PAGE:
Caulked since mid-March, Morocco has decided to opt for a “progressive reduction” of containment measures while maintaining severe restrictions in the big cities, causing some disappointment. The state of health emergency remains in force. It was extended by a month, until July 10, in a country now divided into two separate areas given the “health gaps between regions,” according to an official statement released Tuesday night.
Economic activities had already resumed in fact in the aftermath of Eid-el-Fitr at the end of May, all of this in an unofficial and very timid way in this country of 35 million inhabitants relatively spared from the new coronavirus, with 8,455 contaminations and 210 deaths officially listed.
With the extension of the state of emergency, wearing a mask remains compulsory, gatherings prohibited, mosques, cinemas and theaters closed, restaurants and cafes limited to take-out orders. In short, an extension of the “confinement” which does not say its name …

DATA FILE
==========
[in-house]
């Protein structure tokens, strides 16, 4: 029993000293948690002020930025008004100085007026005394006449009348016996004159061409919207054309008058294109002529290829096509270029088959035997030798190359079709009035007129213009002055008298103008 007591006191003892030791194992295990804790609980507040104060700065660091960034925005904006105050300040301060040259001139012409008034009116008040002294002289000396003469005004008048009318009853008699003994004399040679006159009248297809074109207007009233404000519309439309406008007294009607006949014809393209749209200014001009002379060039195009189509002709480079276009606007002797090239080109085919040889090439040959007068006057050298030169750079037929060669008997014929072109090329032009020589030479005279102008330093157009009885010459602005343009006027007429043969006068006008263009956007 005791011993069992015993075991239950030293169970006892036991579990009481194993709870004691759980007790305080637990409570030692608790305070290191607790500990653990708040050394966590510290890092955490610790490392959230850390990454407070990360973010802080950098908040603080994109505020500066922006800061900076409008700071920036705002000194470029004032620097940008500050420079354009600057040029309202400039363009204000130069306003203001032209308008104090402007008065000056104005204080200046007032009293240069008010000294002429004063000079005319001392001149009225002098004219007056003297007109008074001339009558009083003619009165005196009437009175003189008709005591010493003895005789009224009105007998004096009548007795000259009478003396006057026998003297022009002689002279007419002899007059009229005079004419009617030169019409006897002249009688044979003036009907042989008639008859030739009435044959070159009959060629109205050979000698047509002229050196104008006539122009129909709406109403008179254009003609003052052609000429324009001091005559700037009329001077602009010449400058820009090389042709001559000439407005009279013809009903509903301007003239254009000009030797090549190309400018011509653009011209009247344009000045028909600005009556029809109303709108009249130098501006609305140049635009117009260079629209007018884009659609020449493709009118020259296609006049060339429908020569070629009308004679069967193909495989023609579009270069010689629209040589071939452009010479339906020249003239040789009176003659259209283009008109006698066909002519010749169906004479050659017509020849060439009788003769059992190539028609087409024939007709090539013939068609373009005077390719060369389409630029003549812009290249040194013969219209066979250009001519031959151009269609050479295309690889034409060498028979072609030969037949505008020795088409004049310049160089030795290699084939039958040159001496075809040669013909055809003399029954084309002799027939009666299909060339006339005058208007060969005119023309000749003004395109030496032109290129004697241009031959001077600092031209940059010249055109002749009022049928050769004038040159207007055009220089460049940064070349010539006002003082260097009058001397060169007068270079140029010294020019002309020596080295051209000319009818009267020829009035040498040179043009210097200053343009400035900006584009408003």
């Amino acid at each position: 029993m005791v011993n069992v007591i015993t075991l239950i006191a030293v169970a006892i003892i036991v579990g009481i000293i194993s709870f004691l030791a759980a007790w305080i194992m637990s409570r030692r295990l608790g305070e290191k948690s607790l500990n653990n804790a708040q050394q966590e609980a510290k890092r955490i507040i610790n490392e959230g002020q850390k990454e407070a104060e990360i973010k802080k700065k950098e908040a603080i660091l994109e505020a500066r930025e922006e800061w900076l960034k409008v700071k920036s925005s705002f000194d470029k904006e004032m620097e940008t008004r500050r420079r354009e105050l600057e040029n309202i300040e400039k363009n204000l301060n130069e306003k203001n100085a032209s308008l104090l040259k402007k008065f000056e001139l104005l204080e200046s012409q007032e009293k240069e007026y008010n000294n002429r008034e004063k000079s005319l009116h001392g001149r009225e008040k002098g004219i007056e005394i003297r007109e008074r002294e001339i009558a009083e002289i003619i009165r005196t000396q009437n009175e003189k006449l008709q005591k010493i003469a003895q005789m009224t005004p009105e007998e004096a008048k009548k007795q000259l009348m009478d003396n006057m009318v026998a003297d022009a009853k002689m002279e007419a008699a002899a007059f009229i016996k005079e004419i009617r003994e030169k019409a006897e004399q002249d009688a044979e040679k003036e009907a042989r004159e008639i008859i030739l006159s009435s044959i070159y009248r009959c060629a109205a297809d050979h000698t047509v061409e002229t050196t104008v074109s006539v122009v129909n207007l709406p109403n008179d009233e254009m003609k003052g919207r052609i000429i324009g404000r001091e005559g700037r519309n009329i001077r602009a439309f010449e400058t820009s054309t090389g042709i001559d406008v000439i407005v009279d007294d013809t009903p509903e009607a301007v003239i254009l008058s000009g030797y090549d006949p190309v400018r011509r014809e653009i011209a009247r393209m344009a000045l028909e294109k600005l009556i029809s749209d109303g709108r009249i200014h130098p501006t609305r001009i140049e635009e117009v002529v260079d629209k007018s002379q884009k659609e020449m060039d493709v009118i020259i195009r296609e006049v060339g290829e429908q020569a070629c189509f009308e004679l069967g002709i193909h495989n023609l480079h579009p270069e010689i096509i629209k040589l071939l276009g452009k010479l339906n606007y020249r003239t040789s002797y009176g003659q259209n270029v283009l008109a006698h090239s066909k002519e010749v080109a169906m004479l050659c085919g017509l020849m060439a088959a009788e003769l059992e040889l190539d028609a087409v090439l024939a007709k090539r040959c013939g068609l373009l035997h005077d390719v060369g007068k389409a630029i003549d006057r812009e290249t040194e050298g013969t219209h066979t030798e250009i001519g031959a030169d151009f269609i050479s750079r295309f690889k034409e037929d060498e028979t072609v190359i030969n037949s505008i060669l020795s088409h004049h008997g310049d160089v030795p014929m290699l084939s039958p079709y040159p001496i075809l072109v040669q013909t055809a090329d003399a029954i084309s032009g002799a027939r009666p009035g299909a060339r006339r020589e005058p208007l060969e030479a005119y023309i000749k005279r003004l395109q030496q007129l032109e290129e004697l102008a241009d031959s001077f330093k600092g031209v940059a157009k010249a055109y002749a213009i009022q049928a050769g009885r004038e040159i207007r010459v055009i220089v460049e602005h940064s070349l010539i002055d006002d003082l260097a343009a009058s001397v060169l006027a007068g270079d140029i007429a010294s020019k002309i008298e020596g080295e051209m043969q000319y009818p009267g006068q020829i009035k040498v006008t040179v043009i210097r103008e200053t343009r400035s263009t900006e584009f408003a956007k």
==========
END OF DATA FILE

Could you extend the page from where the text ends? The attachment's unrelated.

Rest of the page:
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A kingdom divided into two zones
“Zone 1”, which concerns the least populated regions, small and medium-sized cities, will return to an almost normal life: deconfinement, circulation without special permit, reopening of public outdoor spaces …
The “zone 2” which remains confined until further notice includes the big cities: the capital Rabat, the economic heart of the country Casablanca, the main tourist destination Marrakech or the big port of Tangier.
To the great disappointment of all those who will have to stay at home for an indefinite period, travel remains subject to exceptional authorization, children will not be able to go out, the practice of outdoor sports will be prohibited, it will always be impossible to go to the hairdresser.
In recent days, Moroccan media have multiplied calls to lift the containment, pointing to an “untenable” situation for a large segment of the population, especially in high-density neighborhoods.